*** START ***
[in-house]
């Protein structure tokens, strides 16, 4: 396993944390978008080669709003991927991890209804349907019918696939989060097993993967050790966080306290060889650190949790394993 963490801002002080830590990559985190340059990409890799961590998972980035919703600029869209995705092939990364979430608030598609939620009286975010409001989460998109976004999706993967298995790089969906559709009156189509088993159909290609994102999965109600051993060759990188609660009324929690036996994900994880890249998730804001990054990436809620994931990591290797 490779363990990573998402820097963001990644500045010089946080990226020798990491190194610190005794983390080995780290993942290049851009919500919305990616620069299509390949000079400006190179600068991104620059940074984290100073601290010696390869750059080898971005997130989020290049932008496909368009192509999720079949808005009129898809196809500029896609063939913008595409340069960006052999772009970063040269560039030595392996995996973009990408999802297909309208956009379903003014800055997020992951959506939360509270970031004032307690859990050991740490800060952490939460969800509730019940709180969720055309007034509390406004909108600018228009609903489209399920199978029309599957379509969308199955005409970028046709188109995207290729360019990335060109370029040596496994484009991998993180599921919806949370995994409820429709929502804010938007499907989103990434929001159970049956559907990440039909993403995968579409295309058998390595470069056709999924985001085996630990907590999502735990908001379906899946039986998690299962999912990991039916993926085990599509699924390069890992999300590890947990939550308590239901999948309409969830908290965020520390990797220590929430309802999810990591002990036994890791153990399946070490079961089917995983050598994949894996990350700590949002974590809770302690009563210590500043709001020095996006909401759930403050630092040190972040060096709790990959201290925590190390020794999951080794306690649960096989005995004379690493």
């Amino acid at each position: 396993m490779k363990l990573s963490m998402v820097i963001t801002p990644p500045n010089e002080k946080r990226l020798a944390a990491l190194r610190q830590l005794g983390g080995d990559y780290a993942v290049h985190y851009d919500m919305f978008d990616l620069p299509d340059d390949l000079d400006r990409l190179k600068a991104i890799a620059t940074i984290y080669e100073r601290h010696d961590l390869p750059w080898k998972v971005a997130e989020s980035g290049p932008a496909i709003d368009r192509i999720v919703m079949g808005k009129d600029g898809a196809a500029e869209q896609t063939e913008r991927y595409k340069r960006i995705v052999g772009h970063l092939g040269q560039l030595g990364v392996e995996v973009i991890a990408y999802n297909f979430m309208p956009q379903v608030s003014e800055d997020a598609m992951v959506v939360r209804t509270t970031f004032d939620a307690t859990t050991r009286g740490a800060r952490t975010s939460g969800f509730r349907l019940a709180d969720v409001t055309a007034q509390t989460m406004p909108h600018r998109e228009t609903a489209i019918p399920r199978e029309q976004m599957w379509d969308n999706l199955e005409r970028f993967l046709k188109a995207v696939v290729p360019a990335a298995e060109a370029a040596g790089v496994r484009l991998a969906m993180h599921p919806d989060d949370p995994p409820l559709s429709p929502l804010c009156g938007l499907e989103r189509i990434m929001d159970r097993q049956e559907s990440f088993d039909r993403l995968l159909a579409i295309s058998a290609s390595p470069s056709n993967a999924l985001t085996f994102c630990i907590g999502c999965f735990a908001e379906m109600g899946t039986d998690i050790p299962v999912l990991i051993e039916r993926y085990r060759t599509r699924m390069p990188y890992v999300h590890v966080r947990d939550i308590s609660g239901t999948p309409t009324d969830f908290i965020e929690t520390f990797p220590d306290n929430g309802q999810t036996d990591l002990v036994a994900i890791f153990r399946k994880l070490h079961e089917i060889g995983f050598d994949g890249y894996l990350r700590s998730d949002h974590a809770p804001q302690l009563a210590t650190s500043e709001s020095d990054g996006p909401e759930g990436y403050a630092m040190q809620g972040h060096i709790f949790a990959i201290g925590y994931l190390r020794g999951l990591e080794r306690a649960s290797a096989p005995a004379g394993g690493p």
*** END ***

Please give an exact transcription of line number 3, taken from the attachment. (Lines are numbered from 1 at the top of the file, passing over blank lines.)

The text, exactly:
């Amino acid at each position: 396993m490779k363990l990573s963490m998402v820097i963001t801002p990644p500045n010089e002080k946080r990226l020798a944390a990491l190194r610190q830590l005794g983390g080995d990559y780290a993942v290049h985190y851009d919500m919305f978008d990616l620069p299509d340059d390949l000079d400006r990409l190179k600068a991104i890799a620059t940074i984290y080669e100073r601290h010696d961590l390869p750059w080898k998972v971005a997130e989020s980035g290049p932008a496909i709003d368009r192509i999720v919703m079949g808005k009129d600029g898809a196809a500029e869209q896609t063939e913008r991927y595409k340069r960006i995705v052999g772009h970063l092939g040269q560039l030595g990364v392996e995996v973009i991890a990408y999802n297909f979430m309208p956009q379903v608030s003014e800055d997020a598609m992951v959506v939360r209804t509270t970031f004032d939620a307690t859990t050991r009286g740490a800060r952490t975010s939460g969800f509730r349907l019940a709180d969720v409001t055309a007034q509390t989460m406004p909108h600018r998109e228009t609903a489209i019918p399920r199978e029309q976004m599957w379509d969308n999706l199955e005409r970028f993967l046709k188109a995207v696939v290729p360019a990335a298995e060109a370029a040596g790089v496994r484009l991998a969906m993180h599921p919806d989060d949370p995994p409820l559709s429709p929502l804010c009156g938007l499907e989103r189509i990434m929001d159970r097993q049956e559907s990440f088993d039909r993403l995968l159909a579409i295309s058998a290609s390595p470069s056709n993967a999924l985001t085996f994102c630990i907590g999502c999965f735990a908001e379906m109600g899946t039986d998690i050790p299962v999912l990991i051993e039916r993926y085990r060759t599509r699924m390069p990188y890992v999300h590890v966080r947990d939550i308590s609660g239901t999948p309409t009324d969830f908290i965020e929690t520390f990797p220590d306290n929430g309802q999810t036996d990591l002990v036994a994900i890791f153990r399946k994880l070490h079961e089917i060889g995983f050598d994949g890249y894996l990350r700590s998730d949002h974590a809770p804001q302690l009563a210590t650190s500043e709001s020095d990054g996006p909401e759930g990436y403050a630092m040190q809620g972040h060096i709790f949790a990959i201290g925590y994931l190390r020794g999951l990591e080794r306690a649960s290797a096989p005995a004379g394993g690493p």